Yesterday, I posted Part 1 of my Laos trip. I had really no plans or expectations going in; most of the stuff we wanted to do was in Cambodia, and we mostly decided to go to Laos because it seemed less touristed than Thailand and Vietnam. Turns out, Luang Prabang was really special, and I’m not even sure I can explain why. I love places that seem easy to explore on foot, I love being surrounded by nature, and I love being surprised by beautiful things. Luang Prabang had all of this and more.
Thomas and I started our day at 5-something a.m, when we woke up to observe the Sai Bat, or morning alms. During this ritual, people offer food to a procession of monks.
I have a lot of thoughts, which I haven’t quite figured out how to articulate. Firstly, I’ve been thinking about different definitions of the word “observe.” One can observe something by seeing it with their eyes, and one can observe something by feeling it in their heart, right? To observe a religion means to dedicate yourself to it and practice it, but we can observe other people practicing their religion. I have mixed feelings about this, because on one hand, seeing is one step towards understanding, but on the other hand, watching other people’s sacred religious traditions feels strangely intrusive. Photographing it feels even more so.
I don’t know. I try very hard to be respectful of others, especially when I am an outsider looking in. Observing, photographing (without flash), and even participating in the Sai Bat is welcome, at least according to signs I saw posted around town. And like Angkor Wat, Luang Prabang benefits from tourism…but to what extent is our presence doing more harm than good? How do locals, monks, devout Buddhists feel about swarms of tourists encroaching on their sacred practices, observing without truly observing?
I’m trying to think of an example that may feel relevant to most Westerners, but somehow much of the behavior I assume is disrespectful doesn’t have much direct equivalent in my mind. Maybe I’m overthinking it, but it seems to me that most of these places were colonized, and then gained independence, and are now being reentered by privileged citizens of colonizing countries who want to be a part of things that shouldn’t involve them anymore. I feel like there’s a fine line between appreciation and appropriation, and I don’t always know where that is.
Anyway, the only example I can think of is non-Christians taking communion? But even that doesn’t seem as problematic to me as the way that we may “appreciate” non-Western cultures and religions.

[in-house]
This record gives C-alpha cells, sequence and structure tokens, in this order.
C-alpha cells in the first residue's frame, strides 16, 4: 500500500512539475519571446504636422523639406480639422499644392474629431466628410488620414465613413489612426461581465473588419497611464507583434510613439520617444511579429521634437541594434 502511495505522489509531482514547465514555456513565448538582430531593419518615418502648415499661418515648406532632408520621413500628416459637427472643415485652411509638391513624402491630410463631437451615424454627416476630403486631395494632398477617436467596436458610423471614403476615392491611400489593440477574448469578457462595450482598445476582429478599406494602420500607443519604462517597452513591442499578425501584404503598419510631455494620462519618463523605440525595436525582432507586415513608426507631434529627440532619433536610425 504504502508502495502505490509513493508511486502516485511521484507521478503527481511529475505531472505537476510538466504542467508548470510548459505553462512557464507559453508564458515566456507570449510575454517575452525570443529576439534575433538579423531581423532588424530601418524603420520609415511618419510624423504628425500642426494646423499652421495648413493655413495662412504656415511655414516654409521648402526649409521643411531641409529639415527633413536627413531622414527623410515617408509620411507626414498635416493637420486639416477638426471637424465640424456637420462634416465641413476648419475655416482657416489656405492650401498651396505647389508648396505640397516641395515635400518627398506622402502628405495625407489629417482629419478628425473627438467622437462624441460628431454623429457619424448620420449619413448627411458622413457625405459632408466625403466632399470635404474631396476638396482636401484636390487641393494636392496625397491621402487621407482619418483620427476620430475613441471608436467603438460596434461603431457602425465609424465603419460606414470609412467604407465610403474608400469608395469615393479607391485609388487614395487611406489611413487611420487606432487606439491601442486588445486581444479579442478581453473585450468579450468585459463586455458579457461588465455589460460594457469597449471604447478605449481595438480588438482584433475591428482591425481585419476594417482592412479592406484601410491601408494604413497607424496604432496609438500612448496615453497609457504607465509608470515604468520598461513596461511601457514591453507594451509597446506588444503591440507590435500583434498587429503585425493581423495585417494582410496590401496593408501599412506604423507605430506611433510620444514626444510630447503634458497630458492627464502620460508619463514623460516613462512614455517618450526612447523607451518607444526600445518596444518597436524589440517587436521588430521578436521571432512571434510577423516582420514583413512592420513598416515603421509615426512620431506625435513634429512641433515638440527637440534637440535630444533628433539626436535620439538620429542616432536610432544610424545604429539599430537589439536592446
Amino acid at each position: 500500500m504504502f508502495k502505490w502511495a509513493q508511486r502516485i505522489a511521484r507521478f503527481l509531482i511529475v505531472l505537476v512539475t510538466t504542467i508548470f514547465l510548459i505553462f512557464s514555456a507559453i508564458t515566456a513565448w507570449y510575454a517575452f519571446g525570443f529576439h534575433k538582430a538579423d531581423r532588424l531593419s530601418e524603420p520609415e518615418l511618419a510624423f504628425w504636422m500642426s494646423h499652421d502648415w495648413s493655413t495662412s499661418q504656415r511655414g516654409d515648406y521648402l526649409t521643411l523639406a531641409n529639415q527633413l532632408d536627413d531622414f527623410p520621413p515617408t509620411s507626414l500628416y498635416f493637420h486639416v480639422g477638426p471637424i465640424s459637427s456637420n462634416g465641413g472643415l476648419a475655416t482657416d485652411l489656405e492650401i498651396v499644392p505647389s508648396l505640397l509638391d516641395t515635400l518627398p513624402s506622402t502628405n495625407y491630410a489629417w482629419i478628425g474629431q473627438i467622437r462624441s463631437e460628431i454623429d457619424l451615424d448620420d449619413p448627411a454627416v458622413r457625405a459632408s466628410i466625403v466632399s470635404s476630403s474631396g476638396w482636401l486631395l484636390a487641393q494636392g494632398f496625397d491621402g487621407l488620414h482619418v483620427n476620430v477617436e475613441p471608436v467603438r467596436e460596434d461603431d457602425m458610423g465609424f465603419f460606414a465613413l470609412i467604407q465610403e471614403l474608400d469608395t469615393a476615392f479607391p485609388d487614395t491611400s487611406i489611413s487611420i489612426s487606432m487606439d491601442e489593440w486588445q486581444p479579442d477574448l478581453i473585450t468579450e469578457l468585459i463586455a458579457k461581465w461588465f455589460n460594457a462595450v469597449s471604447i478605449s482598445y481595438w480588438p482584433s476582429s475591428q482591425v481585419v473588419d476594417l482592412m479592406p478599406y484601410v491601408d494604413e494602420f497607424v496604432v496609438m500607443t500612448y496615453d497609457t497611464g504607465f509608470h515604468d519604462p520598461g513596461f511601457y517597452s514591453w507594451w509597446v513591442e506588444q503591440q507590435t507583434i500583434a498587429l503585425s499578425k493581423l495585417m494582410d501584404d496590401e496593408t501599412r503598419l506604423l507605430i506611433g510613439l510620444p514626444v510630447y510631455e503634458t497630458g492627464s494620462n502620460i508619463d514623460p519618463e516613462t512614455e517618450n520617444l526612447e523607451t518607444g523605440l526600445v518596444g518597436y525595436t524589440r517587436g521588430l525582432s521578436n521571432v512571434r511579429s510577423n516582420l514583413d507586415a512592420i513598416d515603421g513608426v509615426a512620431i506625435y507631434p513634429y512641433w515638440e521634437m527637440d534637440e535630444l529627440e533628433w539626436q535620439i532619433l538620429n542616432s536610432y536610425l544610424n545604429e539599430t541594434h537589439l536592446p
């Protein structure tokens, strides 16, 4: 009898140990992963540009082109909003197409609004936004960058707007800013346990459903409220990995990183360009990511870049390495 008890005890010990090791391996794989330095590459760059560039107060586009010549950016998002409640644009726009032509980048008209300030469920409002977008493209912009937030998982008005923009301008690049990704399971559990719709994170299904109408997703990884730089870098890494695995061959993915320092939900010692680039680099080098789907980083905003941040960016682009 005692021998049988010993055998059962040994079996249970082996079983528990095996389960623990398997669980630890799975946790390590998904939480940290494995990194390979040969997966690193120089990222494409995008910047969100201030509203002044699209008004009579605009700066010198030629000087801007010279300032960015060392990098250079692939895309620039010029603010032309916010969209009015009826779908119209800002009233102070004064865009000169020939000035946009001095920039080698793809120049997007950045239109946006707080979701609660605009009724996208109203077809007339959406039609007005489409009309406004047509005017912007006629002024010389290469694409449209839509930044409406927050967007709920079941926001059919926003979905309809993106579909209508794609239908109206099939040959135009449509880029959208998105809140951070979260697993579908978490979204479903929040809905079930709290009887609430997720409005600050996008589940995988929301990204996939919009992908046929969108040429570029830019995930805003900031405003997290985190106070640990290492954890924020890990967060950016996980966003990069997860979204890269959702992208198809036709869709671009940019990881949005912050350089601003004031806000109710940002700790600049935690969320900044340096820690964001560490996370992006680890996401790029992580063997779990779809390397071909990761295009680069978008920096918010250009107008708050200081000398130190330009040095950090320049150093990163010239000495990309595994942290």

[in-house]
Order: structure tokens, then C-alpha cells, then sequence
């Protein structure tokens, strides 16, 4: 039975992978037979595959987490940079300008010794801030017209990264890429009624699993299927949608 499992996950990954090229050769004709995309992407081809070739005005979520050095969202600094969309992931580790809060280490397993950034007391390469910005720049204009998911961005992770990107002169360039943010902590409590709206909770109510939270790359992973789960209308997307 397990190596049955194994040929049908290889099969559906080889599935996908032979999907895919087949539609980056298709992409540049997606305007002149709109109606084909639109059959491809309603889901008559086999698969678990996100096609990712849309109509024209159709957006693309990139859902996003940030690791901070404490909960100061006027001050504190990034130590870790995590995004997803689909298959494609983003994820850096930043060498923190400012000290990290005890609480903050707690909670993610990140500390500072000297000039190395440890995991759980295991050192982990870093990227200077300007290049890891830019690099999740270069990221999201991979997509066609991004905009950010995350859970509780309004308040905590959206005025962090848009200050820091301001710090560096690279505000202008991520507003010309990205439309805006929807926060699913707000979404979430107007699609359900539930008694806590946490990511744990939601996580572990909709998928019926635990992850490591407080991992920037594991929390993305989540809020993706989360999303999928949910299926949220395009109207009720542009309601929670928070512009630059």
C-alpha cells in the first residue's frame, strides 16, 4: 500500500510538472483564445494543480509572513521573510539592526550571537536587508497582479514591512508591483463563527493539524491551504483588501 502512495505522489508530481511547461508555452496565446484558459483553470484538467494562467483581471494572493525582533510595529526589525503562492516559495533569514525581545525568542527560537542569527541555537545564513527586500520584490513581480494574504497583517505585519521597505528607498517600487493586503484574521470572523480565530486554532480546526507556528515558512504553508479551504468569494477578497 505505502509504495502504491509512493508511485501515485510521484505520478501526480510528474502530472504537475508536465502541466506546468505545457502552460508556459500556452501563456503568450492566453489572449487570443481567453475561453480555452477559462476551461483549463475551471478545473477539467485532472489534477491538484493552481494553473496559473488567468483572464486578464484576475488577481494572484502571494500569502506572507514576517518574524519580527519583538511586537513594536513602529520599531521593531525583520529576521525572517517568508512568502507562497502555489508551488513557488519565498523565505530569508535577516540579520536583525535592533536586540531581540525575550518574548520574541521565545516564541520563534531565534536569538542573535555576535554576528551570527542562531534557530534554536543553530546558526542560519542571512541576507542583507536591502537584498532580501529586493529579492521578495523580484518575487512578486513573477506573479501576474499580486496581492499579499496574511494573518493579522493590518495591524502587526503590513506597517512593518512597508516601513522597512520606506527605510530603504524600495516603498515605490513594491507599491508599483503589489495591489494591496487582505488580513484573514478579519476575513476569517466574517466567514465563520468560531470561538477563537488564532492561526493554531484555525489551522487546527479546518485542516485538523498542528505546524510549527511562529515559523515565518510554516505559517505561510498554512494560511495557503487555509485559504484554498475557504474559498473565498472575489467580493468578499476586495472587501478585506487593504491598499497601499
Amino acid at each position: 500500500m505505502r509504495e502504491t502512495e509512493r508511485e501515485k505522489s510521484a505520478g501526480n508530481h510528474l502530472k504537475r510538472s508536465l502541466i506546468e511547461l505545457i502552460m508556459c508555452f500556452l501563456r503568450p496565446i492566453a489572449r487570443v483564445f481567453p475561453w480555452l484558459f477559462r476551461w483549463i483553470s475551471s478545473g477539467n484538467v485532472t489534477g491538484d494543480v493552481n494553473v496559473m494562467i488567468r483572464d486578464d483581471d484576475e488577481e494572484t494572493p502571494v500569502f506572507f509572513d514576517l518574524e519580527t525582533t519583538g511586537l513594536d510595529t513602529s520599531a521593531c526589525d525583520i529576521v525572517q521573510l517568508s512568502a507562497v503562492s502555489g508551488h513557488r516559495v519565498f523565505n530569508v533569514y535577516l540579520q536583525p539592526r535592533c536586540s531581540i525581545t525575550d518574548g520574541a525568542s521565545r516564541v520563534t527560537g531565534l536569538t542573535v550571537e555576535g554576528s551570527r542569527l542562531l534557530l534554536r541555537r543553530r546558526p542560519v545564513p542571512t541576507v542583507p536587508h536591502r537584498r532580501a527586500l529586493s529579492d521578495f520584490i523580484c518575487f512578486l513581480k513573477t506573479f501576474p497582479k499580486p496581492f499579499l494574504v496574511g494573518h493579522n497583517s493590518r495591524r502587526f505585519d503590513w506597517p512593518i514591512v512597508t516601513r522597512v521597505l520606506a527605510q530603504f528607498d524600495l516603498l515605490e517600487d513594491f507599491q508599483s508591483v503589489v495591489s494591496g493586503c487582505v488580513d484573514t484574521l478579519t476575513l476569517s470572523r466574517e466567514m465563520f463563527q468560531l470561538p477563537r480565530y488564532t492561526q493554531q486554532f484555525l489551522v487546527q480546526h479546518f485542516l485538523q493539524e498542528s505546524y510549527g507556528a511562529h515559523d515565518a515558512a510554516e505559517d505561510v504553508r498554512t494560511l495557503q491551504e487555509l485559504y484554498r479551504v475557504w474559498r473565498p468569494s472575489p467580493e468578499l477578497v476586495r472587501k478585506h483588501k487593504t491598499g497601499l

For example, many temples will allow visitors to enter them. Thomas and I went to a nearby temple after sunset yesterday to see if we could get some photos (it’s seriously beautiful.) I walked around to get a photo of one temple (from a good distance, so I could capture the whole building and some sunset.) Anyway, I got one picture, and as I took it I noticed that there were monks gathered inside, sitting on the floor. Then a couple comes up in front of me, walks up the steps, and proceeds to stand in the doorway taking pictures. When I say in the doorway, I mean a medium gust of wind could’ve pushed them inside and into the monks.
Now, I’m not going to pretend to be any kind of expert, but this struck me as pretty disrespectful. I’m already pretty iffy on my own behavior, but gosh, I like to think that my presence at least wasn’t disruptive? I literally would never have dreamed of walking up the stairs, let alone sticking my head in the door while people were in there. To what extent does this sort of observation lead to deeper understanding?
I’m asking a lot of questions that I don’t have the answers to. I guess we just have to try to be respectful within the boundaries we’re given. For this trip that’s meant dress modestly, don’t disrupt the procession, no flash photography. Don’t climb on the ruins, take off your shoes when you enter the temple.
I was initially going to write about my whole day, but I went on a bit of a tangent, so I’ll split this post and continue it tomorrow. Full disclosure, I did take one photo from the morning alms, but I decided against posting it (for the record, it was pitch black and the photo is not great.) If you’re interested in a visual, search for alms giving Luang Prabang and there will be plenty of images from people who were either here at a sunnier time of year or used their camera flashes.
I’m super excited about tomorrow’s post. It’ll be full of photos and very few of my personal opinions.
I will end with a the photo I took before the tourists stood in the doorway. If you look closely you can see the orange-clad monks sitting inside.